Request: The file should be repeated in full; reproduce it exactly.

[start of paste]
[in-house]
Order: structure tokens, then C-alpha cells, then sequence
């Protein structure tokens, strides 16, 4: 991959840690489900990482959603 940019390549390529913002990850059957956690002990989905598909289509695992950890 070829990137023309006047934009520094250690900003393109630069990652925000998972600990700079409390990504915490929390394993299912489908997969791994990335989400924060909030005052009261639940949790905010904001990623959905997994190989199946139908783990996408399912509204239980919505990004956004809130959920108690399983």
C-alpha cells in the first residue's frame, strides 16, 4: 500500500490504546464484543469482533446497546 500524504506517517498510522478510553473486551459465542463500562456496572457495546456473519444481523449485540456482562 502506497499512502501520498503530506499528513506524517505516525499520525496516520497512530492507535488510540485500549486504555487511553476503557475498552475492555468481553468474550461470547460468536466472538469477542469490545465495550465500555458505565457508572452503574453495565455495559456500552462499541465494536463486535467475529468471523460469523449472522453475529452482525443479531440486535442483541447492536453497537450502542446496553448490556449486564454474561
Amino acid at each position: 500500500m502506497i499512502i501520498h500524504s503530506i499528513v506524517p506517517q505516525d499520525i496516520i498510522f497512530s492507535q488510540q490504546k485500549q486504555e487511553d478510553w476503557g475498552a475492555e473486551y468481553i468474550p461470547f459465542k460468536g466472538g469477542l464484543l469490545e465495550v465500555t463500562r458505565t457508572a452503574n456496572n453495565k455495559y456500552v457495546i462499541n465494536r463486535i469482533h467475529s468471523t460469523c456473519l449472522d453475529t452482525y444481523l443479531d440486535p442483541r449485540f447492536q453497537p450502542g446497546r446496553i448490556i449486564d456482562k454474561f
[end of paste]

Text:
[in-house]
Order: structure tokens, then C-alpha cells, then sequence
């Protein structure tokens, strides 16, 4: 991959840690489900990482959603 940019390549390529913002990850059957956690002990989905598909289509695992950890 070829990137023309006047934009520094250690900003393109630069990652925000998972600990700079409390990504915490929390394993299912489908997969791994990335989400924060909030005052009261639940949790905010904001990623959905997994190989199946139908783990996408399912509204239980919505990004956004809130959920108690399983």
C-alpha cells in the first residue's frame, strides 16, 4: 500500500490504546464484543469482533446497546 500524504506517517498510522478510553473486551459465542463500562456496572457495546456473519444481523449485540456482562 502506497499512502501520498503530506499528513506524517505516525499520525496516520497512530492507535488510540485500549486504555487511553476503557475498552475492555468481553468474550461470547460468536466472538469477542469490545465495550465500555458505565457508572452503574453495565455495559456500552462499541465494536463486535467475529468471523460469523449472522453475529452482525443479531440486535442483541447492536453497537450502542446496553448490556449486564454474561
Amino acid at each position: 500500500m502506497i499512502i501520498h500524504s503530506i499528513v506524517p506517517q505516525d499520525i496516520i498510522f497512530s492507535q488510540q490504546k485500549q486504555e487511553d478510553w476503557g475498552a475492555e473486551y468481553i468474550p461470547f459465542k460468536g466472538g469477542l464484543l469490545e465495550v465500555t463500562r458505565t457508572a452503574n456496572n453495565k455495559y456500552v457495546i462499541n465494536r463486535i469482533h467475529s468471523t460469523c456473519l449472522d453475529t452482525y444481523l443479531d440486535p442483541r449485540f447492536q453497537p450502542g446497546r446496553i448490556i449486564d456482562k454474561f